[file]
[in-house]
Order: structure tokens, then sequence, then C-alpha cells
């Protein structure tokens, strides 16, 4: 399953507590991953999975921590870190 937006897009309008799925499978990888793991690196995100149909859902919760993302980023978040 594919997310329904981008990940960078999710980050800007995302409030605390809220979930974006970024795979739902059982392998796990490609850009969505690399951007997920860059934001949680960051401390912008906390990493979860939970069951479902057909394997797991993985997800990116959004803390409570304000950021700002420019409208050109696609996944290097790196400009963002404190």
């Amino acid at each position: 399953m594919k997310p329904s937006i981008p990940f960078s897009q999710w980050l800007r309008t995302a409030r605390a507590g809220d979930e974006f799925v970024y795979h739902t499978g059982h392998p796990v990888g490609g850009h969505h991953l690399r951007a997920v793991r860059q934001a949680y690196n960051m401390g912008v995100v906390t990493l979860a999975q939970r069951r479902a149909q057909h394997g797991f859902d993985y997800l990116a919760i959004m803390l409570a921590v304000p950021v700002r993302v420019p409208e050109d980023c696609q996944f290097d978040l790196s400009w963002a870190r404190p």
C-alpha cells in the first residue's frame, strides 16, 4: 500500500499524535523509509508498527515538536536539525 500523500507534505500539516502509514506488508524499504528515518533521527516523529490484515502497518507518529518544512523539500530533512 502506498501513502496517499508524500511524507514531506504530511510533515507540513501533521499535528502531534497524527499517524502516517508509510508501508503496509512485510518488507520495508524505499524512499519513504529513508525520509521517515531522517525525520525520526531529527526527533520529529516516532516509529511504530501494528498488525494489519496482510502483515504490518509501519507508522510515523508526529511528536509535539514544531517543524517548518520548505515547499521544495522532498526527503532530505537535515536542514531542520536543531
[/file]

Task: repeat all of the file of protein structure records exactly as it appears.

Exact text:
[in-house]
Order: structure tokens, then sequence, then C-alpha cells
């Protein structure tokens, strides 16, 4: 399953507590991953999975921590870190 937006897009309008799925499978990888793991690196995100149909859902919760993302980023978040 594919997310329904981008990940960078999710980050800007995302409030605390809220979930974006970024795979739902059982392998796990490609850009969505690399951007997920860059934001949680960051401390912008906390990493979860939970069951479902057909394997797991993985997800990116959004803390409570304000950021700002420019409208050109696609996944290097790196400009963002404190």
């Amino acid at each position: 399953m594919k997310p329904s937006i981008p990940f960078s897009q999710w980050l800007r309008t995302a409030r605390a507590g809220d979930e974006f799925v970024y795979h739902t499978g059982h392998p796990v990888g490609g850009h969505h991953l690399r951007a997920v793991r860059q934001a949680y690196n960051m401390g912008v995100v906390t990493l979860a999975q939970r069951r479902a149909q057909h394997g797991f859902d993985y997800l990116a919760i959004m803390l409570a921590v304000p950021v700002r993302v420019p409208e050109d980023c696609q996944f290097d978040l790196s400009w963002a870190r404190p």
C-alpha cells in the first residue's frame, strides 16, 4: 500500500499524535523509509508498527515538536536539525 500523500507534505500539516502509514506488508524499504528515518533521527516523529490484515502497518507518529518544512523539500530533512 502506498501513502496517499508524500511524507514531506504530511510533515507540513501533521499535528502531534497524527499517524502516517508509510508501508503496509512485510518488507520495508524505499524512499519513504529513508525520509521517515531522517525525520525520526531529527526527533520529529516516532516509529511504530501494528498488525494489519496482510502483515504490518509501519507508522510515523508526529511528536509535539514544531517543524517548518520548505515547499521544495522532498526527503532530505537535515536542514531542520536543531